| Discussion|| |
Statistics show that 347 million people worldwide have diabetes.  Data on diabetes prevalence by age and sex from a limited number of countries were extrapolated to all 191 World Health Organization member states and applied to United Nations' population estimates for 2000 and 2030. The prevalence of diabetes for all age-groups worldwide was estimated to be 2.8% in 2000 and 4.4% in 2030. The total number of people with diabetes is projected to rise from 171 million in 2000-366 million in 2030.  According to the Diabetes Atlas (2006), the number of people with diabetes in India is currently around 40.9 million and is expected to rise to 70 million by 2025.  Published studies on selected population in India have suggested that the prevalence of known diabetes in urban areas is around 5.0%. ,,, This was the available statistics when started the study; however, when we completed the study a year later, the prevalence of diabetes in India according to the latest statistics presented by IDF was 9%.  As these data were available only after we completed the study, we have compared all our results to the earlier prevalence rates of 5%.
The current study result shows the overall prevalence of self-reported diabetes among the Yoga practitioners in Central Pune, Maharashtra state was 3.6% (95% CI: [0.01-0.04]). 18.9% of participants (95% CI: [0.16-0.19]) were diagnosed to be "at risk" for diabetes and the remaining 77.5% (95% CI: [0.75-0.78]) of participants were not found at risk for diabetes. A comparison with the already existing statistics shows that the prevalence of type 2 diabetes in an urban slum of Pune city is 4.6%.  We can observe that the overall prevalence of diabetes in Yoga practitioners in central Pune is lower than the above-mentioned Pune statistics, indicating that possibly Yoga could be acting as a protective or effective management intervention for type 2 diabetes.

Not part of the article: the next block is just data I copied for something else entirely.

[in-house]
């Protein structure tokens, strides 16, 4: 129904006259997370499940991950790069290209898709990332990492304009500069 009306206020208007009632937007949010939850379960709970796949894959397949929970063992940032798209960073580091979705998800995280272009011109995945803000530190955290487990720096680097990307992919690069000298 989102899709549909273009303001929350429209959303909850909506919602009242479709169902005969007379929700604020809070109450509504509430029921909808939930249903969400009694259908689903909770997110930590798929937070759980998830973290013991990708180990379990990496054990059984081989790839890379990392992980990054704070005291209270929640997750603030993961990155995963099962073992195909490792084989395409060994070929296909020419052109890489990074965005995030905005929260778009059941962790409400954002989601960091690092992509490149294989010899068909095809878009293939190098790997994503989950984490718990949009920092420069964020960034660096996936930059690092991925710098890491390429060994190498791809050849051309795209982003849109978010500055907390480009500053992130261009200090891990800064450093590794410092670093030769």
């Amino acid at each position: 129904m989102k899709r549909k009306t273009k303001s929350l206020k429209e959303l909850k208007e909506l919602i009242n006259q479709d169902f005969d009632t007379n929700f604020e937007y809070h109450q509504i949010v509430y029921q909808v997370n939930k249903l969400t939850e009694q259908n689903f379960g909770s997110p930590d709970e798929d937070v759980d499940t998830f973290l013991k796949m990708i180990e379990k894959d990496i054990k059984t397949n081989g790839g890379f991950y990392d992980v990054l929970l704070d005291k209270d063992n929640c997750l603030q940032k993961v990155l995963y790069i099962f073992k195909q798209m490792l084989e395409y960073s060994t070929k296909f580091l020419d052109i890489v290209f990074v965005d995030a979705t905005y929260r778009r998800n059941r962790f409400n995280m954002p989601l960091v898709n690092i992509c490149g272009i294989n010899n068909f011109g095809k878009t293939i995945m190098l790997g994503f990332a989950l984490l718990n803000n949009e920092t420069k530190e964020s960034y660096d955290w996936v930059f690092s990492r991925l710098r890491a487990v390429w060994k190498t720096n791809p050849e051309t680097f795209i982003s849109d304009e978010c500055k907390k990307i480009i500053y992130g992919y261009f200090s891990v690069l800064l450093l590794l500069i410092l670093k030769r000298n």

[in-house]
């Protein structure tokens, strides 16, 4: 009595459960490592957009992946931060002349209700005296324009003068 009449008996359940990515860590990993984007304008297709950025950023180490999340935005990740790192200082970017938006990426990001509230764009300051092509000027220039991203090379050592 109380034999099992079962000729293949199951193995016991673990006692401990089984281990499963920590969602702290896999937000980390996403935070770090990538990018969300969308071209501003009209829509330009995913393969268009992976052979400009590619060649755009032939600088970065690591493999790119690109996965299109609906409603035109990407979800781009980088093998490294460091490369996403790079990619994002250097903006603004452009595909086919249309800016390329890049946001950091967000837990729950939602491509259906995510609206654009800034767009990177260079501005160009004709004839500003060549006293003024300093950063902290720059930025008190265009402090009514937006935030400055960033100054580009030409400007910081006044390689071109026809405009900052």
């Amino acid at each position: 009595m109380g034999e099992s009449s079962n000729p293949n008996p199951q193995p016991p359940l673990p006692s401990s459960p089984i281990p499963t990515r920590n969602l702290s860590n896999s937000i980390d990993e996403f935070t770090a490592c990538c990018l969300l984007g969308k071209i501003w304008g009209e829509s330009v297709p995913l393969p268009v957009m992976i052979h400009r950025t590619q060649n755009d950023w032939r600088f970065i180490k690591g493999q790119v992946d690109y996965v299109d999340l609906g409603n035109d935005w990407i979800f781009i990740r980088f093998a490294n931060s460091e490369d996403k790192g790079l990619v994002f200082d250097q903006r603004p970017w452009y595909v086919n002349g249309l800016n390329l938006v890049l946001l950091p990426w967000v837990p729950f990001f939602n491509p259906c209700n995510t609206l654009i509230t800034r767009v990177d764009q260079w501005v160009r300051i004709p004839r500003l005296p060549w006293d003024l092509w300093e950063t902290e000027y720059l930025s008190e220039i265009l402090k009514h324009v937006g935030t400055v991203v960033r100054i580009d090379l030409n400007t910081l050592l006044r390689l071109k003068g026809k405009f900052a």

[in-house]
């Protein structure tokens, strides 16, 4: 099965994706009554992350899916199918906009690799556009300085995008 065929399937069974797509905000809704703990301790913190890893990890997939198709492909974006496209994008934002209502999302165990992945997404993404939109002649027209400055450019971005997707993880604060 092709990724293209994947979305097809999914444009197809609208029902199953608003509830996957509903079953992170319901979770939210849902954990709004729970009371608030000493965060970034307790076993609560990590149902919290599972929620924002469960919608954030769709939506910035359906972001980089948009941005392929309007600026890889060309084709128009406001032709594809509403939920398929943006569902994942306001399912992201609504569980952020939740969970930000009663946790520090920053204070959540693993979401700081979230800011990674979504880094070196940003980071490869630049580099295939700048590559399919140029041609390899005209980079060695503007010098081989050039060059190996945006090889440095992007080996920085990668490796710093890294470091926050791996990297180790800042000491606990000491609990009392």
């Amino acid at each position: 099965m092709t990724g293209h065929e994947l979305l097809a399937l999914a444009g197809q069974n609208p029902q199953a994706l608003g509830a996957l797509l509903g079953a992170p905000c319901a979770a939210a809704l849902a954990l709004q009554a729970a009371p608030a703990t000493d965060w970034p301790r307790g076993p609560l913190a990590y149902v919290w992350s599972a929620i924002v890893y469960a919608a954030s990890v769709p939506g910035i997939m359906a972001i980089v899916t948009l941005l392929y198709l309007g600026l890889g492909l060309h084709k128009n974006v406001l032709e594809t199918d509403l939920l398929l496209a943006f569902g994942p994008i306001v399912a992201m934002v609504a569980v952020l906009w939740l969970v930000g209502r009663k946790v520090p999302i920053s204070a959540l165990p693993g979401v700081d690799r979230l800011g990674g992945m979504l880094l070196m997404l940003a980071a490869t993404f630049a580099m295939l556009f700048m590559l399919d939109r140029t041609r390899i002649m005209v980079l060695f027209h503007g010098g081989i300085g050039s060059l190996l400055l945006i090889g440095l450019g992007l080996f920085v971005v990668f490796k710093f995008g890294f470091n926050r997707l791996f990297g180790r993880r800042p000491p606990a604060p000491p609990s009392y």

Among the Yoga practitioners in Ernakulam district, the overall prevalence of diabetes was 26% (95% CI: [0.05-0.06]). 12% of practitioners (95% CI: [0.05-0.06]) were diagnosed to be "at risk" for diabetes and the remaining 62% (95% CI: [0.04-0.07]) of practitioners were found to be nondiabetic (not diabetic/not at risk for diabetes). A study in Kerala shows the prevalence of undetected diabetes between ages 18 and 80 years (Reported prevalence of known diabetes mellitus in the survey was 9.0%; (M-8.7% and F-9.2%) The prevalence of newly diagnosed diabetes was 10.5%. Increasing age, obesity, positive family history of diabetes, abnormal sub scapular triceps skin fold ratio, and presence of acanthosis nigricans were all found to be associated with increased risk of DM.  We can observe that the overall prevalence of diabetes in Yoga practitioners in Ernakulam district is higher than the above mentioned Kerala study.  This finding that Yoga practitioners have a higher prevalence rate than the general population in Kerala is surprising, as they are supposed to have the beneficial effects of Yoga in management of diabetes. Or possibly in Ernakulam, these practitioners had been diagnosed with diabetes and hence joined Yoga to help manage their diabetes. The other reasons possibly could be that Ernakulam district statistics may be unique (based on its diet, urbane locale, culture, and work patterns) and cannot be generalized to the state of Kerala. Additional data if collected on whether these Yoga practitioners in both the districts started practicing Yoga before their diagnosis of diabetes or after could have shed light on the interpretation of these results. As a word of caution though, routine screening of high-risk groups for early detection of the disease, and advocating for lifestyle modification such as regular practice of Yoga for diabetes as a preventive method needs be practiced.